Calvin's Commentaries, Vol. 45: Catholic Epistles, tr. by John King, [1847-50], at sacred-texts.com
1 Go to now, ye rich men, weep and howl for your miseries that shall come upon you
1 Agedum nunc divites, plorate, ululantes super miseriis vestris quae advenient vobis.
2 Your riches are corrupted, and your garments are motheaten.
2 Divitiae vestrae putrefactae sunt, vestimenta vestra a tineis excesa sunt.
3 Your gold and silver is cankered; and the rust of them shall be a witness against you, and shall eat your flesh as it were fire. Ye have heaped treasure together for the last days.
3 Aurum et argentum vestrum aerugine corruptum est; et aerugo eorum in testimonium vobis erit, et exedet carnes vestras sicut ignis: thesaurum congessistis in extremis diebus.
4 Behold, the hire of the labourers who have reaped down your fields, which is of you kept back by fraud, crieth: and the cries of them which have reaped are entered into the ears of the Lord of sabaoth.
4 Ecce merces operariorum, qui messuerunt regiones vestras, quae fraude aversa est a vobis, clamat; et clamores eorum qui messuerunt, in aures Domini Sabaoth introierunt.
5 Ye have lived in pleasure on the earth, and been wanton; ye have nourished your hearts, as in a day of slaughter.
5 In deliciis vixistis super terram; lacivistis, enutristis corda vestra, sicut in die mactationis.
6 Ye have condemned and killed the just; and he doth not resist you.
6 Condemnastis et occidistis justum, et non resistit vobis.
1 Go to now. They are mistaken, as I think, who consider that James here exhorts the rich to repentance. It seems to me to be a simple denunciation of God’s judgment, by which he meant to terrify them without giving them any hope of pardon; for all that he says tends only to despair. He, therefore, does not address them in order to invite them to repentance; but, on the contrary, he has a regard to the faithful, that they, hearing of the miserable and of the rich, might not envy their fortune, and also that knowing that God would be the avenger of the wrongs they suffered, they might with a calm and resigned mind bear them. 136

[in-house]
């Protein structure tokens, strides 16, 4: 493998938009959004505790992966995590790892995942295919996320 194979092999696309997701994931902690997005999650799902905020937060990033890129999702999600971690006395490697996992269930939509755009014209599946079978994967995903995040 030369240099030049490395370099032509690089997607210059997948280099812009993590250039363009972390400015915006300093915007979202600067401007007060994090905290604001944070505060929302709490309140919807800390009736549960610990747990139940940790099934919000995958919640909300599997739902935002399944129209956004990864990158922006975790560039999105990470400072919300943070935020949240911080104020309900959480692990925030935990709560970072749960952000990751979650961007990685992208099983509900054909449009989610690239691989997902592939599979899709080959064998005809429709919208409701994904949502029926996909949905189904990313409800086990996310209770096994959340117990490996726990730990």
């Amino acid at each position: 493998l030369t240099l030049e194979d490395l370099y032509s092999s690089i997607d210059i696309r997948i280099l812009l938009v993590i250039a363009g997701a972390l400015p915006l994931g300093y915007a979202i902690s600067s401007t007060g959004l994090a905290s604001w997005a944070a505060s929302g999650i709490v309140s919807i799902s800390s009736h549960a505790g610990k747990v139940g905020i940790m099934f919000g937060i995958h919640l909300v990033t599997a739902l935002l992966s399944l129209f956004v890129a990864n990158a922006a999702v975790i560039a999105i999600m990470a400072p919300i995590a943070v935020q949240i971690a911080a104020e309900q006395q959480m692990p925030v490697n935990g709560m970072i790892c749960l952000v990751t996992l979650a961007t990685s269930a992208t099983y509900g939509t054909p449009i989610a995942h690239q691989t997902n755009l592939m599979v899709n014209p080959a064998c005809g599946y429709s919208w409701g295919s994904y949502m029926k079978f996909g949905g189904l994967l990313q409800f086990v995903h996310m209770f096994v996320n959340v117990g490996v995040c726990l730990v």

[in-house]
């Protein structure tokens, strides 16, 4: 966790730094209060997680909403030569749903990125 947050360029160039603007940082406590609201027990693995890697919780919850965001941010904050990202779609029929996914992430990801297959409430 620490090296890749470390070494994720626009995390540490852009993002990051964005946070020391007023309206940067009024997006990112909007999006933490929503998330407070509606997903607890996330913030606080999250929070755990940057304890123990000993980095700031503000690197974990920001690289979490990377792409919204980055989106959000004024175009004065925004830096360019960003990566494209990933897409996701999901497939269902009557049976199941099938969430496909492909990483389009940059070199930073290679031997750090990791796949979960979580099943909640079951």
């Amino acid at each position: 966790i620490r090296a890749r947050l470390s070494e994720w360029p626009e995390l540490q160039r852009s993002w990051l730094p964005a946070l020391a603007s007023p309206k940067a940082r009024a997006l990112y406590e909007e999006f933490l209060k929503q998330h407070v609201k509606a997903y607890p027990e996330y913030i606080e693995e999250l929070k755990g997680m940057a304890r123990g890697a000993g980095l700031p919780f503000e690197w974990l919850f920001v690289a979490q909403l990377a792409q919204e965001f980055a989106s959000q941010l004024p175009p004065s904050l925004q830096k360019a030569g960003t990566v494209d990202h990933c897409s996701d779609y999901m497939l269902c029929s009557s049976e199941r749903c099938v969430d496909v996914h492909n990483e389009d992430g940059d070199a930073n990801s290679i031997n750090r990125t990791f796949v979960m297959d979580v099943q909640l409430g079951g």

But he does not speak of the rich indiscriminately, but of those who, being immersed in pleasures and inflated with pride, thought of nothing but of the world, and who, like inexhaustible gulfs, devoured everything; for they, by their tyranny, oppressed others, as it appears from the whole passage.
Weep and howl, or, Lament, howling. Repentance has indeed its weeping, but being mixed with consolation, it does not proceed to howling. Then James intimates that the heaviness of God’s vengeance will be so horrible and severe on the rich, that they will be constrained to break forth into howling, as though he had said briefly to them, “Woe to you!” But it is a prophetic mode of speaking: the ungodly have the punishment which awaits them set before them, and they are represented as already enduring it. As, then, they were now flattering themselves, and promising to themselves that the prosperity in which they thought themselves happy would be perpetual, he declared that the most grievous miseries were nigh at hand.
2 Your riches. The meaning may be twofold: — that he ridicules their foolish confidence, because the riches in which they placed their happiness, were wholly fading, yea, that they could be reduced to nothing by one blast from God — or that he condemns as their insatiable avarice, because they heaped together wealth only for this, that they might perish without any benefit. This latter meaning is the most suitable. It is, indeed, true that those rich men are insane who glory in things so fading as garments, gold, silver, and such things, since it is nothing else than to make their glory subject to rust and moths; and well known is that saying “What is ill got is soon lost;” because the curse of God consumes it all, for it is not right that the ungodly or their heirs should enjoy riches which they have snatched, as it were, by violence from the hand of God.